If you experience any of these symptoms, it is even more important to speak to your GP as soon as possible.


Sources

International Association for the Study of Pain. (2017). IASP Terminology. [online]. The International Association for the Study of Pain, 2017.[viewed 03/05/18]. Available from: http://www.iasp-pain.org/Education/Content.aspx?ItemNumber=1698

International Pelvic Pain Society. (2013). The International Pelvic Pain Society, INC. IPPS. Patient Education Brochure. [online] The International Pelvic Pain Society, 2013. [viewed 03/05/18]. Available from: https://pelvicpain.org/docs/patients/FINAL_IPPS-patient-ed-broch-12-14.pdf

International Pelvic Pain Society. (2014). Chronic Pelvic Pain. [online] The International Pelvic Pain Society, 2014. [viewed 02/05/18]. Available from: https://pelvicpain.org/docs/patients/Basic-Chronic-Pelvic-Pain.pdf

Kaercher, C. W. Genro, V. K. Souza, C. A. Alfonsin, M. Berton, G. Filho, J. S. C. (2011). BMC Women's Health. Baropodometry on women suffering from chronic pelvic pain - a cross-sectional study. [online] 11, p 51. [viewed 01/05/18]. Available from: https://www.ncbi.nlm.nih.gov/pmc/articles/PMC3228674/#!po=68.7500

Latthe, P. Mignini, L. Gray, R. Hills, R. Khan, K. (2006). BMJ. Factors predisposing women to chronic pelvic pain: systematic review. [online] 332(7544), p749-755. [viewed 09/05/18]. Available from: https://www.ncbi.nlm.nih.gov/pmc/articles/PMC1420707

Montenegro, M. L. L. S. Mateus-Vasconcelos, E. C. L. Rosa e Silva, J. C. Candido dos Reis, F. J. Nogueira, A. A. Poli-Neto, O. B. (2009). BMC Musculoskeletal Disorders. Postural changes in women with chronic pelvic pain: a case control study. [online] 10, p82. [viewed 01/05/18]. Available from: https://www.ncbi.nlm.nih.gov/pmc/articles/PMC2713205/#!po=70.0000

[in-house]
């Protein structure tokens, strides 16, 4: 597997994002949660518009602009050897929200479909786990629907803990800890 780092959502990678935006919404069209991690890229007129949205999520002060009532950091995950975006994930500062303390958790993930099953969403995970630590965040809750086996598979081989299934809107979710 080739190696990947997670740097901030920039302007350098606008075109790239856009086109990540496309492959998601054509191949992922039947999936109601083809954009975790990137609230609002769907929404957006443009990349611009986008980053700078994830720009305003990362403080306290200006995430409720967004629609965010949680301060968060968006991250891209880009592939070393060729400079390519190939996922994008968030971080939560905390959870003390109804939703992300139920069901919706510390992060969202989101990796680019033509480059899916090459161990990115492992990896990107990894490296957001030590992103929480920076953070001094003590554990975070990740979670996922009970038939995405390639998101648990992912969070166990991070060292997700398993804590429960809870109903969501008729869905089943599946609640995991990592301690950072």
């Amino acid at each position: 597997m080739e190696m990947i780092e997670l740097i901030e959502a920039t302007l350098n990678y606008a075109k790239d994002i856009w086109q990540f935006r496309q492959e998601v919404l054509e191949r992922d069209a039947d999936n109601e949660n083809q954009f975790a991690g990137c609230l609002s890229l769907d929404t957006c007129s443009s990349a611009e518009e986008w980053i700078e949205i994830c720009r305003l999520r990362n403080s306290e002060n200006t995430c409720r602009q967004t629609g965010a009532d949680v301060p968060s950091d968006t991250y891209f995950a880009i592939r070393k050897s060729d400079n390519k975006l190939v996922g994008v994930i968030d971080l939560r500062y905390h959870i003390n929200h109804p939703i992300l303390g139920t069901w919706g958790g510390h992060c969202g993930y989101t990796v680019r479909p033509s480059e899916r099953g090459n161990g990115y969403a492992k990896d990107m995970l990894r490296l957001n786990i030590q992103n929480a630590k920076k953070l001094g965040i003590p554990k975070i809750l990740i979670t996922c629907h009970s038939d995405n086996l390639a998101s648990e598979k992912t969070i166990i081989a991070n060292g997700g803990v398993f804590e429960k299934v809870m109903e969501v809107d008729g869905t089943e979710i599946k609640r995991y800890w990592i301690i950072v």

Ortiz, D. D. (2008). American Family Physician. Chronic Pelvic Pain in Women. [online] 77(11), p 1535-1542. [viewed 01/05/18]. Available from: https://www.aafp.org/afp/2008/0601/p1535.pdf

Paplanus, S. (2016). Male Pelvic Pain. [online] IPPS Annual Meeting, 2016. [viewed 01/05/18]. Available from: https://pelvicpain.org/docs/patients/Male-Pelvic-Pain.pdf

Siemens, D. R. (2016). Canadian Urological Association Journal. Thinking outside of the pelvis: Managing chronic urological pain. [online] 10(11-12), p 369-370. [viewed 11/05/18]. Available from: https://www.cuaj.ca/index.php/journal/article/download/4277/2905

The Practice Committee of the American Society for Reproductive Medicine. (2008). Fertility and Sterility. Treatment of pelvic pain associated with endometriosis. [90(5), p S260-S269. [viewed 04/05/18]. Available from: https://www.fertstert.org/article/S0015-0282(08)03474-2/fulltext